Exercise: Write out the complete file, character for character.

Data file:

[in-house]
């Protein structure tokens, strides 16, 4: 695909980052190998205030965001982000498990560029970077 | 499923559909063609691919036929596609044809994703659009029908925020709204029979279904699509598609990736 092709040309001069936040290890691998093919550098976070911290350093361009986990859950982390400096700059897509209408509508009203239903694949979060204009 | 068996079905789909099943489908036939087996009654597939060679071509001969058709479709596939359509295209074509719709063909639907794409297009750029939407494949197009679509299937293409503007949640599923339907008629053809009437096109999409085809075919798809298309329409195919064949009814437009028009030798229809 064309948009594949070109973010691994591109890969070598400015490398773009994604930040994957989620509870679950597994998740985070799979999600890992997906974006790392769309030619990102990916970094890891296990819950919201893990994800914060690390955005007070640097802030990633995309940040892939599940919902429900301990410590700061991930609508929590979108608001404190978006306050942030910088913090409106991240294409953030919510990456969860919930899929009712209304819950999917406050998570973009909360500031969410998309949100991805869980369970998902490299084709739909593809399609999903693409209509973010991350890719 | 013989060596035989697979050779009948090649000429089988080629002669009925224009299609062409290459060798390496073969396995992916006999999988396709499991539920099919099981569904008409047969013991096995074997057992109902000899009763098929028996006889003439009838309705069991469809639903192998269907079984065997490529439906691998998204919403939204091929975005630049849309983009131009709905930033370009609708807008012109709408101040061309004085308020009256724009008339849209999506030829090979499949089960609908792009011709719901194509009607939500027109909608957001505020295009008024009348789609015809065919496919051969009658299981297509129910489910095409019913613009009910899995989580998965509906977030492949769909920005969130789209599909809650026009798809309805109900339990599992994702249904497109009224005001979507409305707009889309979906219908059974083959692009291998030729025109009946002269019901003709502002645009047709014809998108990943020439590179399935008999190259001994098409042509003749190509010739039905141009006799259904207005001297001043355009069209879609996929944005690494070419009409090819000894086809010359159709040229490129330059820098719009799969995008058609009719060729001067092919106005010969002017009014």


[in-house]
């Protein structure tokens, strides 16, 4: 695909980052190998205030965001982000498990560029970077 | 499923559909063609691919036929596609044809994703659009029908925020709204029979279904699509598609990736 092709040309001069936040290890691998093919550098976070911290350093361009986990859950982390400096700059897509209408509508009203239903694949979060204009 | 068996079905789909099943489908036939087996009654597939060679071509001969058709479709596939359509295209074509719709063909639907794409297009750029939407494949197009679509299937293409503007949640599923339907008629053809009437096109999409085809075919798809298309329409195919064949009814437009028009030798229809 064309948009594949070109973010691994591109890969070598400015490398773009994604930040994957989620509870679950597994998740985070799979999600890992997906974006790392769309030619990102990916970094890891296990819950919201893990994800914060690390955005007070640097802030990633995309940040892939599940919902429900301990410590700061991930609508929590979108608001404190978006306050942030910088913090409106991240294409953030919510990456969860919930899929009712209304819950999917406050998570973009909360500031969410998309949100991805869980369970998902490299084709739909593809399609999903693409209509973010991350890719 | 013989060596035989697979050779009948090649000429089988080629002669009925224009299609062409290459060798390496073969396995992916006999999988396709499991539920099919099981569904008409047969013991096995074997057992109902000899009763098929028996006889003439009838309705069991469809639903192998269907079984065997490529439906691998998204919403939204091929975005630049849309983009131009709905930033370009609708807008012109709408101040061309004085308020009256724009008339849209999506030829090979499949089960609908792009011709719901194509009607939500027109909608957001505020295009008024009348789609015809065919496919051969009658299981297509129910489910095409019913613009009910899995989580998965509906977030492949769909920005969130789209599909809650026009798809309805109900339990599992994702249904497109009224005001979507409305707009889309979906219908059974083959692009291998030729025109009946002269019901003709502002645009047709014809998108990943020439590179399935008999190259001994098409042509003749190509010739039905141009006799259904207005001297001043355009069209879609996929944005690494070419009409090819000894086809010359159709040229490129330059820098719009799969995008058609009719060729001067092919106005010969002017009014």